Nyack, a 10-year-old African lion, before he was killed at the Indianapolis Zoo
Indianapolis Zoo staff are grieving — and investigating — after a lioness suffocated and killed the lion who fathered her cubs.
Nyack, a 10-year-old male African lion, died Monday after he was attacked by Zuri, a female lion with whom Nyack had three cubs just three years ago, zoo officials wrote in a Facebook post Friday. The zoo called Nyack a “magnificent lion” and said “he will be greatly missed.”
“We will conduct a thorough review to attempt to understand what may have led to this,” zoo officials said. “Zuri and the other three lions are all ok.”
Zookeepers noticed “an unusual amount of roaring” in the animals’ enclosure on Monday morning, so they went to investigate and found Zuri roughing up Nyack in front of their daughter, Sukari, the zoo said in a news release
Despite attempts to stop the aggression, Zuri held onto Nyack’s neck till he was no longer moving, zoo staff said.
The attack happened before the zoo had opened to the public, the zoo said.
“We don’t know what the precursor to the fight was,” zoo curator David Hagen said, according to WIBC. “They had been together for eight years and during that time that had done really well together.”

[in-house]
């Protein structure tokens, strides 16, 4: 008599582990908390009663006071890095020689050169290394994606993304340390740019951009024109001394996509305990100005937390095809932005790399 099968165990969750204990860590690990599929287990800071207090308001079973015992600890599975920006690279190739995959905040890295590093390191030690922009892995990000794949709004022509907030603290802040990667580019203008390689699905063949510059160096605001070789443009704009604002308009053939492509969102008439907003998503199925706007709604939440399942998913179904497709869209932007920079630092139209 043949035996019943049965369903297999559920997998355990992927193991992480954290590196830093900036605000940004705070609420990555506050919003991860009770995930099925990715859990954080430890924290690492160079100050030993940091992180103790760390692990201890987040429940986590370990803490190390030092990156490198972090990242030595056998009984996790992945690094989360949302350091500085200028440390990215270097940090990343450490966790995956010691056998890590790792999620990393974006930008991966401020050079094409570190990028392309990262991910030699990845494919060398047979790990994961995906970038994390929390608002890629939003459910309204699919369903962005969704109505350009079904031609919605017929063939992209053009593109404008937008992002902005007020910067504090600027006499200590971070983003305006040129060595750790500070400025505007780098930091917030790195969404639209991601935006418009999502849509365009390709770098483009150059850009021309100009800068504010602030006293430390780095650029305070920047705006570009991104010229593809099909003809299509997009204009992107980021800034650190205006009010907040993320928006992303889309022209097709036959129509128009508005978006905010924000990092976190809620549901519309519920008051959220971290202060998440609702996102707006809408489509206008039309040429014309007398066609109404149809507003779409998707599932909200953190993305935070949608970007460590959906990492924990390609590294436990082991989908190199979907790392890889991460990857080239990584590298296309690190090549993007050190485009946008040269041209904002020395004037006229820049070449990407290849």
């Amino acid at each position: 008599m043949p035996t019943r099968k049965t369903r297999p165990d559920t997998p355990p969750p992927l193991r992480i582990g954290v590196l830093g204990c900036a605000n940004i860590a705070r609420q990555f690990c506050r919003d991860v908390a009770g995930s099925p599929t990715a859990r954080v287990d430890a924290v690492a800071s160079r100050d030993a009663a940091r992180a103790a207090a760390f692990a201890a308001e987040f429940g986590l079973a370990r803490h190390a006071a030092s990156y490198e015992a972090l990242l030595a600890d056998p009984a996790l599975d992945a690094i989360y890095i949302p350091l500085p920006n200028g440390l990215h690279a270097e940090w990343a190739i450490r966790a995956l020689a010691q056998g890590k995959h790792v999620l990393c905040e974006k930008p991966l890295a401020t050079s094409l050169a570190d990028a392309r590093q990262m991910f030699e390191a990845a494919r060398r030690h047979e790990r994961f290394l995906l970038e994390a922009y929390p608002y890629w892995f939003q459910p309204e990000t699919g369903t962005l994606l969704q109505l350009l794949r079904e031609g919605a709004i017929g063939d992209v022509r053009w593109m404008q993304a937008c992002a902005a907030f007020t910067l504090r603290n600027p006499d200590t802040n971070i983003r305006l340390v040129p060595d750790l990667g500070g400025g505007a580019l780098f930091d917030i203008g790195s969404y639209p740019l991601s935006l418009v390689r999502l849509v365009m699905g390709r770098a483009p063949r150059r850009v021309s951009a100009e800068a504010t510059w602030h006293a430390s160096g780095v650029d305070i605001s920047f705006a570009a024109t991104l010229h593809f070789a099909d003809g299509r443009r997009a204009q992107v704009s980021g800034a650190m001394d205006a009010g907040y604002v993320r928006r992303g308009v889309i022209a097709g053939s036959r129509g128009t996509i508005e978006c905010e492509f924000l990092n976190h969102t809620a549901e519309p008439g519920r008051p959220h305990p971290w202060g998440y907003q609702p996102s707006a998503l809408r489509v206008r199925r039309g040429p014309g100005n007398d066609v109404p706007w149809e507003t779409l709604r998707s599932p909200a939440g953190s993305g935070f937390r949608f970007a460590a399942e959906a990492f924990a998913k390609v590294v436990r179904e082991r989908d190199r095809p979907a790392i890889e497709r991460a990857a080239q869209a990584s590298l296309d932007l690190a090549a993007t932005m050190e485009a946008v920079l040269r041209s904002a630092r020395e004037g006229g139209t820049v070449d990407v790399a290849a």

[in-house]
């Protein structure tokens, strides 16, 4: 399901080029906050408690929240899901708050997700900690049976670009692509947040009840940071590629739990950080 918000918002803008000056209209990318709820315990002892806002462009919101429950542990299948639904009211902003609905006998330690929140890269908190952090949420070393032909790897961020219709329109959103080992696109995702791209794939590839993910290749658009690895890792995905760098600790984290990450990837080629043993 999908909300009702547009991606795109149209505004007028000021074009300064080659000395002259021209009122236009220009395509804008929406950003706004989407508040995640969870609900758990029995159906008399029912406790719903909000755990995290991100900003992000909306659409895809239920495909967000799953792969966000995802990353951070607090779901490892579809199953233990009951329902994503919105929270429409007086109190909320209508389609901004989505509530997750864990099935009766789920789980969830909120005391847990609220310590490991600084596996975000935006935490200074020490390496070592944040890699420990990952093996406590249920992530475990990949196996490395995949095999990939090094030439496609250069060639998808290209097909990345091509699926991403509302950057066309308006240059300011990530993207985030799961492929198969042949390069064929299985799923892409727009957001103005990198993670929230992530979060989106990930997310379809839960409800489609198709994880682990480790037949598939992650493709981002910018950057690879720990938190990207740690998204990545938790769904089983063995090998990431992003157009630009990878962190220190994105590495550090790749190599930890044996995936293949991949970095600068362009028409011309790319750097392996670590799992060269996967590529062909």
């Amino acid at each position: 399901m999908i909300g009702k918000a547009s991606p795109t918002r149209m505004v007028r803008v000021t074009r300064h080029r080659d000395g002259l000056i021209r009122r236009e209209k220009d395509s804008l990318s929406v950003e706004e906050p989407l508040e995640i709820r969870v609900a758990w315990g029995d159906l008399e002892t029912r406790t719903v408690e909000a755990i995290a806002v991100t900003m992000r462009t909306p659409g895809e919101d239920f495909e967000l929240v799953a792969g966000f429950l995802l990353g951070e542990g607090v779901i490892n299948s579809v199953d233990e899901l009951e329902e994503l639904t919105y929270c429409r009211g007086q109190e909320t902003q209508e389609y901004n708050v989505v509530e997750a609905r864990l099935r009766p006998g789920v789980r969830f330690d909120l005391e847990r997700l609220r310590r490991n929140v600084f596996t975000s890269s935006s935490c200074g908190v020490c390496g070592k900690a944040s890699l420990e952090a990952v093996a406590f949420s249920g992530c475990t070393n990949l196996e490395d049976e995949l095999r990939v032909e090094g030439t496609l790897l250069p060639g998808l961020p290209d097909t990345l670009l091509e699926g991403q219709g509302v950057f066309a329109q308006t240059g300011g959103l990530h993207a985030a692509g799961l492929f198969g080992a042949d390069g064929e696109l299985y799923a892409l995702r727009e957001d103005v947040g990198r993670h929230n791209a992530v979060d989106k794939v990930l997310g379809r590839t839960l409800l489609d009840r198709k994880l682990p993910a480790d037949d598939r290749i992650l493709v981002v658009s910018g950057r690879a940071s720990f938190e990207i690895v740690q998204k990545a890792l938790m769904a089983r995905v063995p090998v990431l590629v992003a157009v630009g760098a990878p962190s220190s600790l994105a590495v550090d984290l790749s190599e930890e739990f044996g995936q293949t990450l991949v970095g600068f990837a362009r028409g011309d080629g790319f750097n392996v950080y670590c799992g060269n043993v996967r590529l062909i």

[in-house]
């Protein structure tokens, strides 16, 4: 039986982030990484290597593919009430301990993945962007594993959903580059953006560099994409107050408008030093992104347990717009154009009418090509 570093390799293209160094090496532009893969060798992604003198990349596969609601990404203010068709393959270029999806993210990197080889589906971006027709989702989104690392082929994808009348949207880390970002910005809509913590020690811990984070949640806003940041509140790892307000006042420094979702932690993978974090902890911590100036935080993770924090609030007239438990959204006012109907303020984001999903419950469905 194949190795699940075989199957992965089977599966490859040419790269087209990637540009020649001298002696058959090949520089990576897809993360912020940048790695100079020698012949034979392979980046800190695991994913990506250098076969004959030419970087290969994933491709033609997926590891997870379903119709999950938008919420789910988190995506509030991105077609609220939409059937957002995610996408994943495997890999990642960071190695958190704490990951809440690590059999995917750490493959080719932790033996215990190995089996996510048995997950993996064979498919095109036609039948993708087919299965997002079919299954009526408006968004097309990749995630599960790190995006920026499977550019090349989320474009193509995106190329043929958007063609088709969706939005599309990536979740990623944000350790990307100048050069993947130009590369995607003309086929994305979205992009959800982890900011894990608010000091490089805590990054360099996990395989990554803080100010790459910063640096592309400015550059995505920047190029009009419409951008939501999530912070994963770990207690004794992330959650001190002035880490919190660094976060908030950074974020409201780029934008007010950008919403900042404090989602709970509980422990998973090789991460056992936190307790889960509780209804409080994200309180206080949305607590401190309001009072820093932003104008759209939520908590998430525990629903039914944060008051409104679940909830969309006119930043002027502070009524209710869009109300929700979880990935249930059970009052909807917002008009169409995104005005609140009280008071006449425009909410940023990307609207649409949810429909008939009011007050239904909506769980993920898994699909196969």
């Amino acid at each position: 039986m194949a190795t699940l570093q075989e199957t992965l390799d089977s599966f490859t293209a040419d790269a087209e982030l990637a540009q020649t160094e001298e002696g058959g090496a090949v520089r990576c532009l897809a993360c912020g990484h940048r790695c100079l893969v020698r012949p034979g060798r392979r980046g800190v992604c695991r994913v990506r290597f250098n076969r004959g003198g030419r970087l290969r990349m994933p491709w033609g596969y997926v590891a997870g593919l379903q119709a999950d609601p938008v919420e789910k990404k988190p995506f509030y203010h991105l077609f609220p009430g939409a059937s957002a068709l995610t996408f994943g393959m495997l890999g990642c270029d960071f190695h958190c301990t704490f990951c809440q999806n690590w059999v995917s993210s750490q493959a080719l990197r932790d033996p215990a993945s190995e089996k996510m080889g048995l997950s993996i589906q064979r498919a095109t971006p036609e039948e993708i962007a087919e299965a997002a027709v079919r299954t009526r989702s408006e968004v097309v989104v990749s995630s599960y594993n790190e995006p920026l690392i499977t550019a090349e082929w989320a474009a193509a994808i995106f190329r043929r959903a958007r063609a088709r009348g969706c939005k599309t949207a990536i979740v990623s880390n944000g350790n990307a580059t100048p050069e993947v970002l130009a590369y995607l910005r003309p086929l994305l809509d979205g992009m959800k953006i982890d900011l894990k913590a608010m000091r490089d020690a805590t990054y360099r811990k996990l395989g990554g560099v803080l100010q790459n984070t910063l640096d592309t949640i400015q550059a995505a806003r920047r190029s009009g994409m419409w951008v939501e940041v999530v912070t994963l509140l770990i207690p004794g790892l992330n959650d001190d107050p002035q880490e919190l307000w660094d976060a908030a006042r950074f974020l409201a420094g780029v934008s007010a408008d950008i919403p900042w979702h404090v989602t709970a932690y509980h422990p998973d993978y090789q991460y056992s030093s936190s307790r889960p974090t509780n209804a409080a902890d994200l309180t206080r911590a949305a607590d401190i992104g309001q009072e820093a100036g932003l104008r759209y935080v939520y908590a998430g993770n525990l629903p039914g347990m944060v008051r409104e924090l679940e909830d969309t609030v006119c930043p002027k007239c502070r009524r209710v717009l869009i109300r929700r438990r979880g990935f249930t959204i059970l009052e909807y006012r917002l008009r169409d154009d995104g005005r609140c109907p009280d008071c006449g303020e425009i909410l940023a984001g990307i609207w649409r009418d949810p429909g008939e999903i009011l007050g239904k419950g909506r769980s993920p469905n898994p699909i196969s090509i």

Now the zoo staff are coping with Nyack’s death.
“The staff is devastated by the loss,” Hagen said, according to WIBC. “He was a friendly, playful lion.”
Nyack’s body will be cremated following his necropsy, WBIC reports.
Veterinary staff said the necropsy determined the cause of death was suffocation as a result of Nyack’s neck injuries.
Zoo officials said the lions had been living together for eight years before the incident and that “detailed daily logs maintained by the animal care staff did not report any unusual aggression, injuries or wounds between Zuri and Nyack prior to Monday’s incident.”
The San Diego Zoo had loaned Nyack to the Indianapolis Zoo as part of a program promoting species conservation.
“They were compatible with no outward indication that an event like this would occur,” the zoo said in its news release.